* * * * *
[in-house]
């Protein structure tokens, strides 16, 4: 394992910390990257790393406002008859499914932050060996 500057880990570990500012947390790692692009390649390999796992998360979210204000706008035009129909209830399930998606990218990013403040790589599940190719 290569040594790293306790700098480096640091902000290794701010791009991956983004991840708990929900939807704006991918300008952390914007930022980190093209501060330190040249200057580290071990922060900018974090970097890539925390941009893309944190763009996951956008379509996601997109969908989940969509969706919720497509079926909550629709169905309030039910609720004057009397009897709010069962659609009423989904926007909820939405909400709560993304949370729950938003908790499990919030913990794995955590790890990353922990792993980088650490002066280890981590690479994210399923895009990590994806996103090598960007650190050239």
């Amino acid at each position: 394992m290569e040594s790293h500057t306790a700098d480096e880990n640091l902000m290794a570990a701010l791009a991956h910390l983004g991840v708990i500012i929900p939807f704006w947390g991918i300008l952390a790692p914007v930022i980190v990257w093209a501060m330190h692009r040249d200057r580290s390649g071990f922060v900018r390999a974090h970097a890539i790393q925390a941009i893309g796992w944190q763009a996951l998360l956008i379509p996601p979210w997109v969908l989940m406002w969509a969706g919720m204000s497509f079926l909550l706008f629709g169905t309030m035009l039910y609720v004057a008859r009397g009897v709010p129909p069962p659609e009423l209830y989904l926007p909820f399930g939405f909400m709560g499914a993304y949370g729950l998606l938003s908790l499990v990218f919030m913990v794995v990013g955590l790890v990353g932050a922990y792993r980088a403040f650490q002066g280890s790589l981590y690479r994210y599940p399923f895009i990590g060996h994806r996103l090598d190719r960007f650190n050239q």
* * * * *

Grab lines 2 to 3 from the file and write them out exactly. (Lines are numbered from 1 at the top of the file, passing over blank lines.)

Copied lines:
């Protein structure tokens, strides 16, 4: 394992910390990257790393406002008859499914932050060996 500057880990570990500012947390790692692009390649390999796992998360979210204000706008035009129909209830399930998606990218990013403040790589599940190719 290569040594790293306790700098480096640091902000290794701010791009991956983004991840708990929900939807704006991918300008952390914007930022980190093209501060330190040249200057580290071990922060900018974090970097890539925390941009893309944190763009996951956008379509996601997109969908989940969509969706919720497509079926909550629709169905309030039910609720004057009397009897709010069962659609009423989904926007909820939405909400709560993304949370729950938003908790499990919030913990794995955590790890990353922990792993980088650490002066280890981590690479994210399923895009990590994806996103090598960007650190050239």
């Amino acid at each position: 394992m290569e040594s790293h500057t306790a700098d480096e880990n640091l902000m290794a570990a701010l791009a991956h910390l983004g991840v708990i500012i929900p939807f704006w947390g991918i300008l952390a790692p914007v930022i980190v990257w093209a501060m330190h692009r040249d200057r580290s390649g071990f922060v900018r390999a974090h970097a890539i790393q925390a941009i893309g796992w944190q763009a996951l998360l956008i379509p996601p979210w997109v969908l989940m406002w969509a969706g919720m204000s497509f079926l909550l706008f629709g169905t309030m035009l039910y609720v004057a008859r009397g009897v709010p129909p069962p659609e009423l209830y989904l926007p909820f399930g939405f909400m709560g499914a993304y949370g729950l998606l938003s908790l499990v990218f919030m913990v794995v990013g955590l790890v990353g932050a922990y792993r980088a403040f650490q002066g280890s790589l981590y690479r994210y599940p399923f895009i990590g060996h994806r996103l090598d190719r960007f650190n050239q």